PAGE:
A blog by runners. For runners.

Transitioning to outdoor running for spring

running-in-the-spring

It’s official spring! Woohoo.

This winter was brutal (#understatement), sending many runners indoors. To get back to your top racing form, you’ll need to transition back into the great outdoors. But too much treadmill running can make transitioning to roads difficult and – at times – painful.

Here are some tips to ease into your new routine.

Build your base
If you’ve been running on the treadmill a few times a week, consider lengthening the distance of one or two of these runs to build your endurance. You may not feel like it helps tremendously outdoors, but a little extra cardiovascular strength will help with the demands of running on the sidewalks.

Add some hills
You may or may not have been adjusting the incline on your treadmill this winter (research suggests using a “1-2 percent incline [to] simulate the ‘intensity’ of outdoor running”). Now that you’re looking to head outside, you might want to add some hills into your routine. It doesn’t need to be terribly specific, but try simulating rolling hills like you might find in your neighborhood in different time intervals. While you’re at it, consider shifting your pace from time to time – I find when I run outdoors I don’t often keep a steady pace like I do when I’m on the treadmill.

Start short
Once you’re ready to leave the treadmill inside and enter the world again – don’t expect yourself to feel amazing or set any distance goals on your first time out. Instead, try running the distance of your shortest training run and call it a day. (It’s a good idea to map this out with the WalkJogRun App ahead of time so you don’t end up lost or running lots of extra miles!) You’ll notice your form is likely different, so be sure to go at it with an open mind and run at an easy pace. For me, I find my upper-body form tends to get rigid and tight with too much time on the treadmill, so I try and relax my arms and really settle in to a comfortable stride.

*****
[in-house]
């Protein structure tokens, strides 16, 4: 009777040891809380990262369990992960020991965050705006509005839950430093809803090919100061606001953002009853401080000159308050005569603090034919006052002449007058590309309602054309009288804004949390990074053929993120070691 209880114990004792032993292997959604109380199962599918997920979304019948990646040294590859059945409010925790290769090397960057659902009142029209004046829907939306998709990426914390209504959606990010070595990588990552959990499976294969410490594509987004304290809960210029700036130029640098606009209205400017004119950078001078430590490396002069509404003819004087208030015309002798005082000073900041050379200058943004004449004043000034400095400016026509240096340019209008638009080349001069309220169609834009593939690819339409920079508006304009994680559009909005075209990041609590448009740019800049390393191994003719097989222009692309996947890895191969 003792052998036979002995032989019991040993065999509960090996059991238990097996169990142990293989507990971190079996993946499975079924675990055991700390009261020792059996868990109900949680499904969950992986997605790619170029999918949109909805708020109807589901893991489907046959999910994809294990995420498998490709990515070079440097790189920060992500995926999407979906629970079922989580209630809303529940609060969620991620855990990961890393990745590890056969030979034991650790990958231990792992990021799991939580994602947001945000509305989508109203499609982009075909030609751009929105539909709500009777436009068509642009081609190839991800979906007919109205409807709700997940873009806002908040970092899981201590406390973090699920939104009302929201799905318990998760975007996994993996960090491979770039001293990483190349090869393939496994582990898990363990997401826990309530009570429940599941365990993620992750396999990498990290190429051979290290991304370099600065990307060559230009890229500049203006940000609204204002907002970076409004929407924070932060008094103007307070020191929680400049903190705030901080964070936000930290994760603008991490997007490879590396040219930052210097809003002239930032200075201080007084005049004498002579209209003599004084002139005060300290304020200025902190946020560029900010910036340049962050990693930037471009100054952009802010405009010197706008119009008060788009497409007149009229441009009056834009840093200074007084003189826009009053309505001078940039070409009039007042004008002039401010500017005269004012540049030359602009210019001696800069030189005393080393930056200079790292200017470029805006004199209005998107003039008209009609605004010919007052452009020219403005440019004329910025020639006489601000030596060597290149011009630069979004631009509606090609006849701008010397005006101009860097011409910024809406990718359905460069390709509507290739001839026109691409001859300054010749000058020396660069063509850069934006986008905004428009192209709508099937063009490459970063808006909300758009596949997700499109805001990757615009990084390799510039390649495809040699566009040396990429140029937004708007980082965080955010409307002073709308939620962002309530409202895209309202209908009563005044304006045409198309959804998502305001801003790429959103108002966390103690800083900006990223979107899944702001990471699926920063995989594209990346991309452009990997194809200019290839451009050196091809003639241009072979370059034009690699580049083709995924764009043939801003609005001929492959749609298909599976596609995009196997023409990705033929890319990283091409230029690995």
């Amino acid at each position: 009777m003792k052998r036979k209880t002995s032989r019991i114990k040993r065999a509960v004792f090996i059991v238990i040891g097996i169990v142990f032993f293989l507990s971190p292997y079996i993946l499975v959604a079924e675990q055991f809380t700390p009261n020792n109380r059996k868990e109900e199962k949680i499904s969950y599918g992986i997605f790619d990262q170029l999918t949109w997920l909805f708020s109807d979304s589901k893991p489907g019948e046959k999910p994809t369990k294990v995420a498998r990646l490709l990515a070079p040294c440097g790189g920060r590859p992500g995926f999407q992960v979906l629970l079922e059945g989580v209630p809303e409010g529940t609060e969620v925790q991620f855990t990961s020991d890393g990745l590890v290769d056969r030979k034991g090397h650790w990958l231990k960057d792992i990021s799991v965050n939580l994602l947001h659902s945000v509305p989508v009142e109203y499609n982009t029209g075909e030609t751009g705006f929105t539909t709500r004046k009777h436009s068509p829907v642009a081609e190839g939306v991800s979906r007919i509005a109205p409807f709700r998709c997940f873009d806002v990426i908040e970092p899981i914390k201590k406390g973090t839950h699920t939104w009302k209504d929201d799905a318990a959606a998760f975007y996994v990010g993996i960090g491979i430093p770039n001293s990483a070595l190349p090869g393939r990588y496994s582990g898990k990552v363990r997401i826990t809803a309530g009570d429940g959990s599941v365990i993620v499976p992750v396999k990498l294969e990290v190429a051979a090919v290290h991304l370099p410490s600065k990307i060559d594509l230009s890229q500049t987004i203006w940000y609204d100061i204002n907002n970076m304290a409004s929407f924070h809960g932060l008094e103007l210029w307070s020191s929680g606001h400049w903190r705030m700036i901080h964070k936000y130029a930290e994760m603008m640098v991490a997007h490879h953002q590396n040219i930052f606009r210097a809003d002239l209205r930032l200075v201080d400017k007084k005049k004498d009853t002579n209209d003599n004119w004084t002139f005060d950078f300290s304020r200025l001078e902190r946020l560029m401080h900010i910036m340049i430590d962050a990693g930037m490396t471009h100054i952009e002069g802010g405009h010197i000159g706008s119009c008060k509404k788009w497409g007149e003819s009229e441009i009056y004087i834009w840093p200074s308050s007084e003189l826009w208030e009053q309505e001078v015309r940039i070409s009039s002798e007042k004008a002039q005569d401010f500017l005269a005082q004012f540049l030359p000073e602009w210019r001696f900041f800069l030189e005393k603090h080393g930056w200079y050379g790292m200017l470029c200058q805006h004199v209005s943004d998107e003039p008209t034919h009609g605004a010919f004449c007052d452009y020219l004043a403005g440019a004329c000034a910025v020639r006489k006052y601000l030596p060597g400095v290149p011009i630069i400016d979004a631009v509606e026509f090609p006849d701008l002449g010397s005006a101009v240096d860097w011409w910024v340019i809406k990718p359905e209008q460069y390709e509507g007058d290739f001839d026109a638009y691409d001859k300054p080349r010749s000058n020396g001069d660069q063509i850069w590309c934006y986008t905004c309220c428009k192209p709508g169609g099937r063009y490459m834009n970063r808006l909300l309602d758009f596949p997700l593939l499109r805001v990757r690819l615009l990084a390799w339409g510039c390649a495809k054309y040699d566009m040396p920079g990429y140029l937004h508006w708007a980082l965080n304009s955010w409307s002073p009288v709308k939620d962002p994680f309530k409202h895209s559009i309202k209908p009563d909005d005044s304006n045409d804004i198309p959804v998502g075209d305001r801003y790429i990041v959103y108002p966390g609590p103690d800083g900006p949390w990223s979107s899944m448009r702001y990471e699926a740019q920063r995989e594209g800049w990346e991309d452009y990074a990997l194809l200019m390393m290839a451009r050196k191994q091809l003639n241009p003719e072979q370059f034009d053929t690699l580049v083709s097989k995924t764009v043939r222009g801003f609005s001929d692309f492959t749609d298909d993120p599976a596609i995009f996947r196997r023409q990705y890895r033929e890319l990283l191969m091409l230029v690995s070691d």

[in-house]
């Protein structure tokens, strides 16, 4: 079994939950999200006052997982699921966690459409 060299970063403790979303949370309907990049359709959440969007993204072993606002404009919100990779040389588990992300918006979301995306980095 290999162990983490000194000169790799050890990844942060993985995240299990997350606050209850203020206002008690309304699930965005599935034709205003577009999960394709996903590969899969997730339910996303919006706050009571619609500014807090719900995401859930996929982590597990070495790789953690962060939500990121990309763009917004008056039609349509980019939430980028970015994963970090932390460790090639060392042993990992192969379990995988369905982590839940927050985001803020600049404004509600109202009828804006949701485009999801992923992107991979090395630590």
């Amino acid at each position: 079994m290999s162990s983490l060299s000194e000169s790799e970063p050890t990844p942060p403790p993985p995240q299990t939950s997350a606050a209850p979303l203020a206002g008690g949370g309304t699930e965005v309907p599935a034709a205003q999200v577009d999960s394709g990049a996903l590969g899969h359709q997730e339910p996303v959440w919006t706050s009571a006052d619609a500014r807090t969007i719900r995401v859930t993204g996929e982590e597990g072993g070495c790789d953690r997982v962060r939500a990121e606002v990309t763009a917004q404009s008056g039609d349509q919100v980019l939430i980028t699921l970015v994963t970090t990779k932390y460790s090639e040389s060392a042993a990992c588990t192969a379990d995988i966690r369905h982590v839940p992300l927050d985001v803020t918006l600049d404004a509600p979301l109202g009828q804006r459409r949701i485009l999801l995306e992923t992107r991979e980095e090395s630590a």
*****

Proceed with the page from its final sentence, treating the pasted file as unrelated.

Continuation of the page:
Forget your watch
While you’re at it, ditch your timepiece for a while. I always go through a transition period where I run much slower until I acclimate to the roads. Even if it’s only for that first week, running naked (sans watch) will help keep your motivation going strong versus getting too caught up in a numbers game. You’ll surprise yourself later on with how running outdoors makes you feel both strong and swift.

Take heed
Running outdoors entails a few new layers of concern (here’s our Safety Guide) than you had running on the treadmill. Remember to check the weather and dress appropriately – add a water stop to your route if it’s going to be hot. Watch out for cars and bikes. If you wear headphones, set the volume to low so you’re aware of what’s going on around you. And if you’re running in the dark, we have you covered with some tips for how to stay visible and safe. If you can, bring your phone with you in a pocket or some type of active belt.

Written by  Ashley Marcin.

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